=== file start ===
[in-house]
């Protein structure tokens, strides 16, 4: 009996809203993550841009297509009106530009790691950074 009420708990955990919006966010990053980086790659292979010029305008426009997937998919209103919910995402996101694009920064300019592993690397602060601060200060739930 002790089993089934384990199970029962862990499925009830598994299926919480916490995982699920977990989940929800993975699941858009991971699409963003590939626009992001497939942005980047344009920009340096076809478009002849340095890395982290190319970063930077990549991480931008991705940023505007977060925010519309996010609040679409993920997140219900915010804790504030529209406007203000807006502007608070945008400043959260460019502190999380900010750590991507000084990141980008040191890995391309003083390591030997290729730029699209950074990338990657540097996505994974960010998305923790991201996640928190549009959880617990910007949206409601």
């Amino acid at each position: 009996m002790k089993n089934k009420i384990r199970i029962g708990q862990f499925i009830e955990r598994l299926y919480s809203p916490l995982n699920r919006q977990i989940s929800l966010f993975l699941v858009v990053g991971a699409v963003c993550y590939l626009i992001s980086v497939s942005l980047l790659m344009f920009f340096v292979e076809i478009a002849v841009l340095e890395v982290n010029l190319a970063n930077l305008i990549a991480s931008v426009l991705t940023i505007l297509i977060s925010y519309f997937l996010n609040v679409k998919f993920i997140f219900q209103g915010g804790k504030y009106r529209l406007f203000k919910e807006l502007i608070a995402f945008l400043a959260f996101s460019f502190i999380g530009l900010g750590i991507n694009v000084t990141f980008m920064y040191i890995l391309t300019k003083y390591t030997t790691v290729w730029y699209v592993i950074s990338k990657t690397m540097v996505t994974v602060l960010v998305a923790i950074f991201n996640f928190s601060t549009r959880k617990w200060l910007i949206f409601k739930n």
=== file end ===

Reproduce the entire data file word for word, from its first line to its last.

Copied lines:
[in-house]
């Protein structure tokens, strides 16, 4: 009996809203993550841009297509009106530009790691950074 009420708990955990919006966010990053980086790659292979010029305008426009997937998919209103919910995402996101694009920064300019592993690397602060601060200060739930 002790089993089934384990199970029962862990499925009830598994299926919480916490995982699920977990989940929800993975699941858009991971699409963003590939626009992001497939942005980047344009920009340096076809478009002849340095890395982290190319970063930077990549991480931008991705940023505007977060925010519309996010609040679409993920997140219900915010804790504030529209406007203000807006502007608070945008400043959260460019502190999380900010750590991507000084990141980008040191890995391309003083390591030997290729730029699209950074990338990657540097996505994974960010998305923790991201996640928190549009959880617990910007949206409601």
């Amino acid at each position: 009996m002790k089993n089934k009420i384990r199970i029962g708990q862990f499925i009830e955990r598994l299926y919480s809203p916490l995982n699920r919006q977990i989940s929800l966010f993975l699941v858009v990053g991971a699409v963003c993550y590939l626009i992001s980086v497939s942005l980047l790659m344009f920009f340096v292979e076809i478009a002849v841009l340095e890395v982290n010029l190319a970063n930077l305008i990549a991480s931008v426009l991705t940023i505007l297509i977060s925010y519309f997937l996010n609040v679409k998919f993920i997140f219900q209103g915010g804790k504030y009106r529209l406007f203000k919910e807006l502007i608070a995402f945008l400043a959260f996101s460019f502190i999380g530009l900010g750590i991507n694009v000084t990141f980008m920064y040191i890995l391309t300019k003083y390591t030997t790691v290729w730029y699209v592993i950074s990338k990657t690397m540097v996505t994974v602060l960010v998305a923790i950074f991201n996640f928190s601060t549009r959880k617990w200060l910007i949206f409601k739930n």